After some rumination, I failed to ascertain exactly what audience this graphic novel is targeting.  It certainly can’t be aimed at those who read Shlaes’ book; the redundancy factor would seem to outweigh any potential interest in the illustrations.  In my case, I felt this graphic novel served little purpose beyond perhaps appealing to the rather obscure, esoteric niche of people who enjoy reading books on the Great Depression twice.  One effect of the work, as I mentioned earlier, is that it made me want to read the original work--an effect Dixon most likely wasn’t shooting for.
Putting that objection aside, the graphic novel’s lack of an index created significant agitation.  With any historical text involving a vast array of characters, the reader may find it increasingly difficult to remember certain people, especially if said individuals are only mentioned in passing dozens of pages before the author mentions them again.  The dearth of an index causes increasing frustration the further one gets in the work.  
I know I don’t speak for all non-fiction readers, but I often refer to the index to keep my memory fresh on characters and events, a practice which not only refreshes any memory lapses, but also gives the information more value.  After all, authors who provide indexes do not do so because they enjoy sifting through their drafts to do what is fairly tedious cataloguing.  Rather, they understand that readers often need a road map to assist their endeavors to understand and appreciate the material more fully.  Although the graphic novel does have a timeline and a character list at the end with short biographies of the characters (ranging from three to five or so sentences), those reference points are woefully insufficient for a subject of this magnitude.  
 As if the previous complaints aren’t enough, the very nature of graphic novels guarantees that a vast quantity of information and analysis will not make it from the novel to the graphic novel.  Essentially, this graphic novel is nothing more than an abbreviated version of what I can only presume is a much more thorough non-fiction piece (the original book is over 500 pages whereas this one clocks in at just under 300).  Since we all know that even thoroughly researched works often lack all facets of the subject matter because of either bias or the vastness of the subject, abridging the subject matter even more does little to help anyone’s attempts at understanding the Depression.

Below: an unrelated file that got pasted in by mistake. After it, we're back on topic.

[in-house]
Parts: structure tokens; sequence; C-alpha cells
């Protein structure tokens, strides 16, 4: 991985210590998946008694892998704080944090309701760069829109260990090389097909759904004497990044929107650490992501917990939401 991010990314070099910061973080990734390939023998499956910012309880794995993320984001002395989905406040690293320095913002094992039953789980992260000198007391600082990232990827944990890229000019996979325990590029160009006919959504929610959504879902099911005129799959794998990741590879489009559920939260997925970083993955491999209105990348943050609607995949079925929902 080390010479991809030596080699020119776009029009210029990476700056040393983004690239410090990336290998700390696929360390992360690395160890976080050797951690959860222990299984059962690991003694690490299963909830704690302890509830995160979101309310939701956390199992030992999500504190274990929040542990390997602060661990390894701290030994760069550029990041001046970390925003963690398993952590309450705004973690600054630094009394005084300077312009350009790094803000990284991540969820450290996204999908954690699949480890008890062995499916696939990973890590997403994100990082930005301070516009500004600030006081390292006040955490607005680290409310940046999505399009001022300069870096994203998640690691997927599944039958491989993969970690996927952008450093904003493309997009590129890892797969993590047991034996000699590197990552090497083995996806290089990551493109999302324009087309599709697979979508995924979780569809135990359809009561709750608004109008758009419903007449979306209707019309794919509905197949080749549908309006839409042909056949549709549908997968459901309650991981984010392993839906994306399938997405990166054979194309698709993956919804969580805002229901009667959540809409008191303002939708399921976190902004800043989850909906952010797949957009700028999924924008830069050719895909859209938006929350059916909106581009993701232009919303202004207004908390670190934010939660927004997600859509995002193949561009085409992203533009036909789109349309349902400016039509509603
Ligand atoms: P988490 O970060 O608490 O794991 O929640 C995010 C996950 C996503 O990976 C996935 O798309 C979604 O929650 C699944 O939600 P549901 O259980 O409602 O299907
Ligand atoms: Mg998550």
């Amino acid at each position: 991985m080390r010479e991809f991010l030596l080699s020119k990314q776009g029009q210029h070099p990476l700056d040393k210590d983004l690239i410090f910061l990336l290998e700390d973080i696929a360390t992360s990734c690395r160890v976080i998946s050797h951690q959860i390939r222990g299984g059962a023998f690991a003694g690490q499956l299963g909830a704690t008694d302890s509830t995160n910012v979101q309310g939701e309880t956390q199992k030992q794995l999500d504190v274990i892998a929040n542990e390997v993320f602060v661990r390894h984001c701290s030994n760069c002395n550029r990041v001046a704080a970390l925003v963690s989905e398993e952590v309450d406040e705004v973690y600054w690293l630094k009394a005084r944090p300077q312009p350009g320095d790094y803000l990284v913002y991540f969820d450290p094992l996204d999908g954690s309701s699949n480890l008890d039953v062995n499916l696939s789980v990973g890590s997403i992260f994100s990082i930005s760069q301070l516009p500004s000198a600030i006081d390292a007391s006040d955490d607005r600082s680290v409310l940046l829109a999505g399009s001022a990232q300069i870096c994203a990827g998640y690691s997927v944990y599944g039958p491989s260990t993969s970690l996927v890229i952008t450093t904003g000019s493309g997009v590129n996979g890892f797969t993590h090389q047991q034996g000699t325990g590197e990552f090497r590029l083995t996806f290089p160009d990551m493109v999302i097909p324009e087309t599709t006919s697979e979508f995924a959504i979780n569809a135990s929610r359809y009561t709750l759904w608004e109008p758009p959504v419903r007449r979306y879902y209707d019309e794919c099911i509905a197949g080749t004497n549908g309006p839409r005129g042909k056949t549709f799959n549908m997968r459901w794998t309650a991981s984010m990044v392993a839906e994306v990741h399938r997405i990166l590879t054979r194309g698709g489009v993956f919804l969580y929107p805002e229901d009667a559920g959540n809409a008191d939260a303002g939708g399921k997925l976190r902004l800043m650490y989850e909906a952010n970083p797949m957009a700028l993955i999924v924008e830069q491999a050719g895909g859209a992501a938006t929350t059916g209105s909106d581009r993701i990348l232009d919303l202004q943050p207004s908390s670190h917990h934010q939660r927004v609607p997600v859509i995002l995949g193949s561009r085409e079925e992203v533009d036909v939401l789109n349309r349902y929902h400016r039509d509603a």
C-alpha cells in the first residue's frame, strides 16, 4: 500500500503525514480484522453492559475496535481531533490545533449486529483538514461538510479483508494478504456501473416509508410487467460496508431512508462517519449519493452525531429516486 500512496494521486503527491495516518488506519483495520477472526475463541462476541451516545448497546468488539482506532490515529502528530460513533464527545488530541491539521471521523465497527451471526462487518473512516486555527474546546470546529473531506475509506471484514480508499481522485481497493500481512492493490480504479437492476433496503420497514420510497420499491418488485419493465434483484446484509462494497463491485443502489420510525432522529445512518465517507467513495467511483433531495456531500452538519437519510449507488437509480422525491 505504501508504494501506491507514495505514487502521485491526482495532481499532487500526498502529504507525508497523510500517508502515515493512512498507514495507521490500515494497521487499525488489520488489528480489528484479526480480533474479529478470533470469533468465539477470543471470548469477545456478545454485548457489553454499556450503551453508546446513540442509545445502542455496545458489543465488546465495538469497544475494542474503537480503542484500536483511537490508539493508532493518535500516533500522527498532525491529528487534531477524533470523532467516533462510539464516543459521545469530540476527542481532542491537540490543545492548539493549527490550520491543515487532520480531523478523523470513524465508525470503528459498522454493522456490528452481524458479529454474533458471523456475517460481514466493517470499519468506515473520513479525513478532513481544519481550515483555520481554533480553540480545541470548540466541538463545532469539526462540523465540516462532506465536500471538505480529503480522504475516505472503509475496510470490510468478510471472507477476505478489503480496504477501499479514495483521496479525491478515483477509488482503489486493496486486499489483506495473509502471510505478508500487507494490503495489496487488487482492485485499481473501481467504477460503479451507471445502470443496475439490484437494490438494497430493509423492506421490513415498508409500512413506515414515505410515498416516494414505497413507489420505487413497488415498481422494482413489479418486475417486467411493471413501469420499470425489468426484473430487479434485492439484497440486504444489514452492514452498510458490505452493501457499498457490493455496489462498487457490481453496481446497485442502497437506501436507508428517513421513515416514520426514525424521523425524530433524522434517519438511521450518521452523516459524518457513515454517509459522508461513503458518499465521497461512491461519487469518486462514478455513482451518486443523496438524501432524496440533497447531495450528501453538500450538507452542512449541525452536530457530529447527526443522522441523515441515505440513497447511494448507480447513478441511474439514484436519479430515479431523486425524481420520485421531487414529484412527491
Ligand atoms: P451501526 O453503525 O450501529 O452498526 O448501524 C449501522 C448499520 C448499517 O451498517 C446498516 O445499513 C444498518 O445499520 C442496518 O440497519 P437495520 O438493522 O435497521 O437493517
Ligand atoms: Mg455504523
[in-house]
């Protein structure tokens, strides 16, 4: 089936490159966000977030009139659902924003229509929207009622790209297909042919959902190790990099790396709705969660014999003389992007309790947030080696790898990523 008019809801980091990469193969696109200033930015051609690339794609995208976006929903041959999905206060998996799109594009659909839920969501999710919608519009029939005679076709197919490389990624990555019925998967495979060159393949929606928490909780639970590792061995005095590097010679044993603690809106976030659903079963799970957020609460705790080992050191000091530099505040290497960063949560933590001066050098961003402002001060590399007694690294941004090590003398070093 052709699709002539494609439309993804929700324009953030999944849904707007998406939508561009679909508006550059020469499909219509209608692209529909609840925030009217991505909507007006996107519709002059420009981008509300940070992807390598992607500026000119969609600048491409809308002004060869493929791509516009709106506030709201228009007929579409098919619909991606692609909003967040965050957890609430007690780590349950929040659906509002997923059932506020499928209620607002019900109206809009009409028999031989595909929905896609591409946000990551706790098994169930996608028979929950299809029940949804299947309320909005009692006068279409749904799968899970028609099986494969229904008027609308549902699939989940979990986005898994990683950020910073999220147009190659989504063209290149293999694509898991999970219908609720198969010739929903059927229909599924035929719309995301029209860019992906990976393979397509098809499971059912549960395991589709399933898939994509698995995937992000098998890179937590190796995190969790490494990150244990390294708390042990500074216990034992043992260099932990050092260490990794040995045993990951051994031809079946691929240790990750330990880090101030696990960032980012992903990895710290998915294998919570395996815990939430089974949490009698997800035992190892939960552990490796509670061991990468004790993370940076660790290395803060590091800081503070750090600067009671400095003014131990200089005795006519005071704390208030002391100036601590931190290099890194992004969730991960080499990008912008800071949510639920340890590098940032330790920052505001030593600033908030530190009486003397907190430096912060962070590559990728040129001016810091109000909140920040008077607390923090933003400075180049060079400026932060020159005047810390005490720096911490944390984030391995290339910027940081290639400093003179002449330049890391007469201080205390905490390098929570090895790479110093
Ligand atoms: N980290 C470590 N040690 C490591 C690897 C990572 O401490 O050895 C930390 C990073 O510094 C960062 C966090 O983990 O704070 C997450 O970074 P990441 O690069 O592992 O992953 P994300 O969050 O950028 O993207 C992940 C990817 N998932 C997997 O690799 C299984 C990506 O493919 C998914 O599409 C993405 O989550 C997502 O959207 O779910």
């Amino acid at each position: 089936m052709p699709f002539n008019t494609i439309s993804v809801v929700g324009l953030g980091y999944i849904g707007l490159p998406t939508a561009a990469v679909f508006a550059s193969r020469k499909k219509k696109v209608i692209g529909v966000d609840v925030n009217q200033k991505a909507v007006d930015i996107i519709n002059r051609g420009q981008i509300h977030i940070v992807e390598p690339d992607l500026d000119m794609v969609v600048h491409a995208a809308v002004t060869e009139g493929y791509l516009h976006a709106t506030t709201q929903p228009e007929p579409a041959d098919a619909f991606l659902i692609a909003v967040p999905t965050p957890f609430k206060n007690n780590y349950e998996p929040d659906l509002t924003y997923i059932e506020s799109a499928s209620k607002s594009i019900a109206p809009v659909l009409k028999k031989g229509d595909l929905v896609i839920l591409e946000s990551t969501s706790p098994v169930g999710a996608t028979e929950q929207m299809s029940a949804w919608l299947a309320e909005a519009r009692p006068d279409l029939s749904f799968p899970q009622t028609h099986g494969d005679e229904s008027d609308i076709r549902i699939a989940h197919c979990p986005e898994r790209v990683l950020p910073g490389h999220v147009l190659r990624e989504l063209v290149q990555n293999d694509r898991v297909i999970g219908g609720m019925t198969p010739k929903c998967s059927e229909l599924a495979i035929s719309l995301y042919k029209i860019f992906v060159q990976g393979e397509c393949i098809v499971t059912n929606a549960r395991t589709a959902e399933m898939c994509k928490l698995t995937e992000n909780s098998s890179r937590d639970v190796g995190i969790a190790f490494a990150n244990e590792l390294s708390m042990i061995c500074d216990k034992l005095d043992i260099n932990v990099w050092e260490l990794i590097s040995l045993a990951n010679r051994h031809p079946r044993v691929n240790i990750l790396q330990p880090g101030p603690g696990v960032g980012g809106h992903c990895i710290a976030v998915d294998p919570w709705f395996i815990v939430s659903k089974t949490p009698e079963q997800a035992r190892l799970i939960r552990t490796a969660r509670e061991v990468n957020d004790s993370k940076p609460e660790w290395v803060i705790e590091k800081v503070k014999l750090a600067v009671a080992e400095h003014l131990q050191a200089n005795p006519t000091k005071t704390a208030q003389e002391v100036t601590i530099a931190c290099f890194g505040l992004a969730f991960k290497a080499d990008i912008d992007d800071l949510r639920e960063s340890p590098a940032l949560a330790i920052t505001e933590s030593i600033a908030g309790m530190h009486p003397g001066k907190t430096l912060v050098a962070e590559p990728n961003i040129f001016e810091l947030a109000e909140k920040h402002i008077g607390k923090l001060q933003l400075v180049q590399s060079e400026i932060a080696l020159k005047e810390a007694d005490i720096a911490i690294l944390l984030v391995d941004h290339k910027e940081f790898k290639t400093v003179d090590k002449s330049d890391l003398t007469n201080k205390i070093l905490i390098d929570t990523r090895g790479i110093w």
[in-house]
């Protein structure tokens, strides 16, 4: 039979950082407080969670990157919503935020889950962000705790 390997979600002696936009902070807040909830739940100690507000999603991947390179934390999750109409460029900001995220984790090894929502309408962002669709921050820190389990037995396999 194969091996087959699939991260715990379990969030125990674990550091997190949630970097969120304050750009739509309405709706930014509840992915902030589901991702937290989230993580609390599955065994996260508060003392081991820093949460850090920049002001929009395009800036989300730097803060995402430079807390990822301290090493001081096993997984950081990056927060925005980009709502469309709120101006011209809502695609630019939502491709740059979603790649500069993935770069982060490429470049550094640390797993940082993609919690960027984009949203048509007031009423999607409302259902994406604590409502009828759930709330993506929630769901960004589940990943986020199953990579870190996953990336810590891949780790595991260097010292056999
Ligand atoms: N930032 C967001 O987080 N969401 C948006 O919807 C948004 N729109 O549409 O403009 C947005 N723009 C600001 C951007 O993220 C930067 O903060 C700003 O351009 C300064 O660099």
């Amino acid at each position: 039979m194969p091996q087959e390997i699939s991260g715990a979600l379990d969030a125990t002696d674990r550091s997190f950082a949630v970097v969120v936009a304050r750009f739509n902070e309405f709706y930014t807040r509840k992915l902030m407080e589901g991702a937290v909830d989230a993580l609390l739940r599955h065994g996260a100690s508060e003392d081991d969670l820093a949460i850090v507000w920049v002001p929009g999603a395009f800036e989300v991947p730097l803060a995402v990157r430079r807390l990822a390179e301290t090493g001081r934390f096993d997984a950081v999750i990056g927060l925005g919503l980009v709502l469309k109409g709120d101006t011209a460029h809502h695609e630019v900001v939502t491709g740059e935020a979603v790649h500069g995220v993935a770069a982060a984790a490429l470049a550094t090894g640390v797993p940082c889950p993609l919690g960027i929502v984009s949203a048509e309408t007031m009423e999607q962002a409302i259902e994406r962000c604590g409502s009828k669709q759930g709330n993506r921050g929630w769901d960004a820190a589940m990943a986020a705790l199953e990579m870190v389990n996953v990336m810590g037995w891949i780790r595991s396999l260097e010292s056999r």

For the average reader, the graphic novel approach coupled with the lack of indexed reference points are clear indicators of disaster.  Most people are not familiar with the major players and events surrounding the Depression, and though the graphic novel does provide those major players and events, it does not do so in an optimal manner.  Not having read Shlaes’ book, I can’t give any detailed comparison between the text of her book relative to the dialogue and narration in this graphic novel.  I don’t doubt that Dixon (and Paul Riuoche, the illustrator) put a generous amount of effort into this graphic novel, but I feel that effort could have been better served elsewhere.  Like movies based on real events, too often the makers modify the material to suit the medium.  Call it personal prejudice, but I doubt I’ll ever come to believe that putting non-fiction into the graphic novel medium will enhance the subject matter.

What do you think about graphic novels? Agree with Sam or not? Does topic make a difference?

Sunday, June 8, 2014

Begin the Week with Words

One thing I liked about The Sixteenth of June is the bits of insight from the characters. They seemed to ring true for me.

"We all spin stories. That's what we do. We want people to see certain things about us and not others. What matters is whether you let others in to the truest story, the one that is the scariest to tell." The Sixteenth of June, by Maya Lang 

Friday, June 6, 2014

The Sixteenth of June

The Sixteenth of June, by Maya Long
Publisher: Scribner
Publication date: June 3, 2014
Category: Fiction
Source: I received this ARC from the author in exchange for my honest review.

Today is the last day of school for me - as a teacher, that is. June is well on its way...the sun is shining, our pool is open, the grill has been firing, and I have already snuggled a book on the porch swing. The Sixteenth of June, by Maya Lang to be exact.

I love books tied to other famous stories. The dedication of The Sixteenth of June reads, "For all the readers who never made it through Ulysses (or haven't wanted to try)." I have to say that any parallels between Lang's story and Joyce's are totally lost on me. I have never wanted to read anything Joyce and I can't promise I will. However, missing that connection doesn't ruin Lang's book in the least. Lang's story focuses around a wealthy family with two sons, Stephen and Leopold. Leopold craves his family's love and attention, working to earn it, but never feeling satisfied he is loved in return. Stephen, stuck in the seventh year of his PhD dissertation, cannot move forward with life, instead debating ways to run from the rut he finds himself in. Nora, who was first Stephen's best friend and then Leo's fiancée, is struggling to feel alive, or even fake it, as she continues to mourn her mother's death a year after the fact.

I admit I started slowly, but it was my fault for the busy week I had when I started reading. By the second chapter, I started connecting with the characters. Nora had me with one thought about her mother's battle with cancer: "The truth is that it was hard to be around her. She used to joke that cancer was like a mistress. I didn't know what she meant, but maybe now I do. I guess I felt pushed out. She couldn't be with her kid with the mistress in town." Having experienced a close relative's battle with cancer, I understood Nora instantly. It's not that the person is pushing anyone out - in fact, they need family support more than ever - but cancer has a way of taking over life in more ways than you can assume or imagine. It takes out more than the physical body if one's not careful.